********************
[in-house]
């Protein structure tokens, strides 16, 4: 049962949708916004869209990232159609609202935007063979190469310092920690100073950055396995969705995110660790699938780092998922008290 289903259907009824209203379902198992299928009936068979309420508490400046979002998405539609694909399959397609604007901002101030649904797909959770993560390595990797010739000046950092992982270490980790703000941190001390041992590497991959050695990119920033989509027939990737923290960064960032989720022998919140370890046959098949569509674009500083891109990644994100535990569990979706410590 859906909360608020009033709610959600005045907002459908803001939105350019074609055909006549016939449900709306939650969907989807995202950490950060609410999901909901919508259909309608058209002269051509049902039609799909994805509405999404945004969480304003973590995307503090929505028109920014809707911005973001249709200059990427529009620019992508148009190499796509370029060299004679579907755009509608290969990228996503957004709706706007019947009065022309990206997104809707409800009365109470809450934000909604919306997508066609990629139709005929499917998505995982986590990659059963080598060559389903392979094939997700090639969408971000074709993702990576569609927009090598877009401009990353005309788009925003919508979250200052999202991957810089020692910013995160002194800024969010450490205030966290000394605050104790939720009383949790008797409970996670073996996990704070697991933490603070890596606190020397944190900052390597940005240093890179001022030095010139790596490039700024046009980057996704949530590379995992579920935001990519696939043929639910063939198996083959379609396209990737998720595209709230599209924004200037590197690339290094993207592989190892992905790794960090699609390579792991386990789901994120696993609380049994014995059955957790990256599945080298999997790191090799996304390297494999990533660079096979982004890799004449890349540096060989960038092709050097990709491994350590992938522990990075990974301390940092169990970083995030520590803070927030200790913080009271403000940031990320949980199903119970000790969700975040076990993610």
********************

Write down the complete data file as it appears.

[in-house]
């Protein structure tokens, strides 16, 4: 049962949708916004869209990232159609609202935007063979190469310092920690100073950055396995969705995110660790699938780092998922008290 289903259907009824209203379902198992299928009936068979309420508490400046979002998405539609694909399959397609604007901002101030649904797909959770993560390595990797010739000046950092992982270490980790703000941190001390041992590497991959050695990119920033989509027939990737923290960064960032989720022998919140370890046959098949569509674009500083891109990644994100535990569990979706410590 859906909360608020009033709610959600005045907002459908803001939105350019074609055909006549016939449900709306939650969907989807995202950490950060609410999901909901919508259909309608058209002269051509049902039609799909994805509405999404945004969480304003973590995307503090929505028109920014809707911005973001249709200059990427529009620019992508148009190499796509370029060299004679579907755009509608290969990228996503957004709706706007019947009065022309990206997104809707409800009365109470809450934000909604919306997508066609990629139709005929499917998505995982986590990659059963080598060559389903392979094939997700090639969408971000074709993702990576569609927009090598877009401009990353005309788009925003919508979250200052999202991957810089020692910013995160002194800024969010450490205030966290000394605050104790939720009383949790008797409970996670073996996990704070697991933490603070890596606190020397944190900052390597940005240093890179001022030095010139790596490039700024046009980057996704949530590379995992579920935001990519696939043929639910063939198996083959379609396209990737998720595209709230599209924004200037590197690339290094993207592989190892992905790794960090699609390579792991386990789901994120696993609380049994014995059955957790990256599945080298999997790191090799996304390297494999990533660079096979982004890799004449890349540096060989960038092709050097990709491994350590992938522990990075990974301390940092169990970083995030520590803070927030200790913080009271403000940031990320949980199903119970000790969700975040076990993610």